New Jersey has become just the second state in the U.S. to prohibit retail stores and restaurants from refusing to accept cash. The law targets stores that accept payments only by credit cards or through an app.
United States Court of Appeals for the Fourth Circuit Rules That Opened and Read Emails are Protected by the Federal Stored Communications Act’s Privacy Protections
On Wednesday, March 6, 2019, the United States Court of Appeals for the Fourth Circuit decided Patrick Hately v. Dr. David Watts, ruling that opened and read emails are covered by the federal Stored Communications Act's privacy protections. Watts used a password provided to him by the mother of Hately's children, with whom Watts was having an affair, to browse Hately's emails in an attempt to uncover evidence of a relationship between Hately and Watts's ex-wife. The Fourth Circuit ultimately found that the district court erred in finding Hately did not demonstrate the statutory injury required under state law and in finding that Hately's opened and read emails were not statutorily protected "electronic storage" under federal law.
Two sources familiar with the matter say that the Chinese company, Huawei, is preparing a lawsuit against the U.S. government for hindering federal agencies from using the company's products. According to the sources, who requested to be anonymous to uphold confidentiality, the lawsuit would be filed in the Eastern District of Texas, the home of Huawei's American headquarters. An announcement about the lawsuit from the company is expected to be released this week.
In a lawsuit filed on Thursday on behalf of Californians, the City of Los Angeles alleged that the operator of The Weather Channel's mobile phone application has been "covertly mining the private data of users and selling the information to third parties, including advertisers."
On December 19, the attorney general of Washington, DC, filed a lawsuit in DC court against Facebook. The complaint alleges that Facebook's poor oversight and misleading privacy policies enabled Cambridge Analytica to gain access to the data of hundreds of thousands of DC residents, in violation of the Consumer Protection Procedures Act, D.C. Code §§ 28-3901, et seq., and asks the court to enjoin the social media company from continuing to violate the CPPA as well as for civil damages.
California legislators have proposed a tax on text messages to increase funds for programs that provide underserved residents with connectivity. The new tax plan, proposed by the California Public Utilities Commission (CPUC), would not charge per text message, but would implement a monthly fee based on a cellular bill that includes any charges for text messages. Most cellular carriers charge a flat fee for texting and include similar fees for other services, such as calls. The specifics of the charge associated with the tax would vary across carriers.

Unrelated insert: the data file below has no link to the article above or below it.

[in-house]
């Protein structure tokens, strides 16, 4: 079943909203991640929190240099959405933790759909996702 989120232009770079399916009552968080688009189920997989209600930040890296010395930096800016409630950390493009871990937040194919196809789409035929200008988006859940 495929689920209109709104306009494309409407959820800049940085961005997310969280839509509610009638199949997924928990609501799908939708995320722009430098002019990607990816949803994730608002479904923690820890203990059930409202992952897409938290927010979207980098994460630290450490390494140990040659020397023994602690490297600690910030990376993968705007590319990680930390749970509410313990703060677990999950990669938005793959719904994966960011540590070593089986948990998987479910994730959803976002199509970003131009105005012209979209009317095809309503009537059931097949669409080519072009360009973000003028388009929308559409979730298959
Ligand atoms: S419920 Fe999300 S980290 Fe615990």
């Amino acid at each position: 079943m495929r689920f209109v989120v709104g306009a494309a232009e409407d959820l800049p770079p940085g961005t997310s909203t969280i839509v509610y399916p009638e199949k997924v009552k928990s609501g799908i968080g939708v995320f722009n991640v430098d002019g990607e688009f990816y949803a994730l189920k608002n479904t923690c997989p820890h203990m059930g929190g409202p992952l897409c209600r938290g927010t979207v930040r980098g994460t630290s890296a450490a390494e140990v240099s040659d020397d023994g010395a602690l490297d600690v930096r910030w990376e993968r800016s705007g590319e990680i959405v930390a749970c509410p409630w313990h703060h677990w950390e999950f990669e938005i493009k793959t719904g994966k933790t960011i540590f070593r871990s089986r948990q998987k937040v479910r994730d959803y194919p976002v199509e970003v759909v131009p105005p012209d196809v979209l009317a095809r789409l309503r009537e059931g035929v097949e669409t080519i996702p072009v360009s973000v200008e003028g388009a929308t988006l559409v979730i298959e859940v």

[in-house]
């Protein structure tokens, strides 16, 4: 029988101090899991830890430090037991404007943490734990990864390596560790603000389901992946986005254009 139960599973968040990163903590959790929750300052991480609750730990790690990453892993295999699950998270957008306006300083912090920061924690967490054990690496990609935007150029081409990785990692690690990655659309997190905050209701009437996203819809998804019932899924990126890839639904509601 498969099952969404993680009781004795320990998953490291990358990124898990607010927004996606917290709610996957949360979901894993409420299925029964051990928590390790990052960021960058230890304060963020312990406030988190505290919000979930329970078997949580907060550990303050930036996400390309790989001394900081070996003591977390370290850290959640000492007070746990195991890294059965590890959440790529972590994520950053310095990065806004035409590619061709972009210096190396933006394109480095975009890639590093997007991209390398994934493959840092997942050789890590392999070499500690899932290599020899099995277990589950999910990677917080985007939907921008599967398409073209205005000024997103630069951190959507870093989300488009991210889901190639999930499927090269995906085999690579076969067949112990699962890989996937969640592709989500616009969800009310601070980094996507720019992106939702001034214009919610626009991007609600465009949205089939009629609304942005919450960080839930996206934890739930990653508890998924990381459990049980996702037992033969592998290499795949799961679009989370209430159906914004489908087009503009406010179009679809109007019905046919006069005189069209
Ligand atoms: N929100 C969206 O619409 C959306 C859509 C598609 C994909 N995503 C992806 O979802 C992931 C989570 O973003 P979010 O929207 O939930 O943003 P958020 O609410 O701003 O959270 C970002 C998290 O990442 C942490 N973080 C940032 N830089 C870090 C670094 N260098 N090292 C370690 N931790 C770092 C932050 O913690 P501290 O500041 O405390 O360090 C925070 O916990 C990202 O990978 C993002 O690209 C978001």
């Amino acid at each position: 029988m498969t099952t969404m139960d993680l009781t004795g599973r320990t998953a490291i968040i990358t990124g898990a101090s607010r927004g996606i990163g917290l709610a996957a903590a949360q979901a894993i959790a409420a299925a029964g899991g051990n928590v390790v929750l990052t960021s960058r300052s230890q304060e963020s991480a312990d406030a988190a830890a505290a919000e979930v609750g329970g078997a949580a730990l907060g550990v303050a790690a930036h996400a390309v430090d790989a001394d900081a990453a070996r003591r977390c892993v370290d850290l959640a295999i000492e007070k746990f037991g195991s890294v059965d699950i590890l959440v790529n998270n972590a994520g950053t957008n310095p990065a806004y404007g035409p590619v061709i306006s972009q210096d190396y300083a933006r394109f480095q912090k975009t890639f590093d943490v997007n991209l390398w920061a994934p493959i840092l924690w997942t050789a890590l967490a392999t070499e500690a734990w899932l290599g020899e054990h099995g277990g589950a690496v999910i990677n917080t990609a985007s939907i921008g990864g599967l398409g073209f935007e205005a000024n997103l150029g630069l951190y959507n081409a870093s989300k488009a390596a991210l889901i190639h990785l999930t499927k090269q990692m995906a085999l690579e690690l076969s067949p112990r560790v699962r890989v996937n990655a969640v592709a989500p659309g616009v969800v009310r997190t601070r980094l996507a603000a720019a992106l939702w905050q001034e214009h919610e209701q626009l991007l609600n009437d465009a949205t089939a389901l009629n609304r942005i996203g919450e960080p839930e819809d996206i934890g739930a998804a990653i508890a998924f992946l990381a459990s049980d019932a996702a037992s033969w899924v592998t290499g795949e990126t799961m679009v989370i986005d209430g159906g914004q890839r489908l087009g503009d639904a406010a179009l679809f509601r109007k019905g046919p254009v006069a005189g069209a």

The US Supreme court will not hear two cases stemming from state efforts to prevent Planned Parenthood clinics from receiving funding under Medicaid. Justices Thomas, Gorsuch, and Alito voted to hear the cases, but Chief Justice Roberts and the newly-confirmed Justice Kavanaugh voted with the Court's liberal justices to turn the cases away; four votes are needed to hear a case. This split among the conservative wing of the Court may reflect Chief Justice Roberts' intention to keep the Court out of hotly contested issues, and of Justice Kavanaugh's willingness to follow along, at least for the time being.
The Data Protection Commissioner of Ireland released a report last week that discussed an investigation into a complaint against the social media network LinkedIn, owned by Microsoft. In the investigation, the Data Protection Commission found that LinkedIn U.S. had collected the email addresses of 18 million people who were not users of the network.…
Last week, a New Hampshire judge ordered Amazon to turn over an Echo smart speaker’s recordings that may have captured key evidence in a double homicide that occurred last year in Farmington. Investigators believe that the recordings may provide information that could help convict the murderer. The question arises: how much data can tech companies collect, store, and use, and what does that mean for privacy?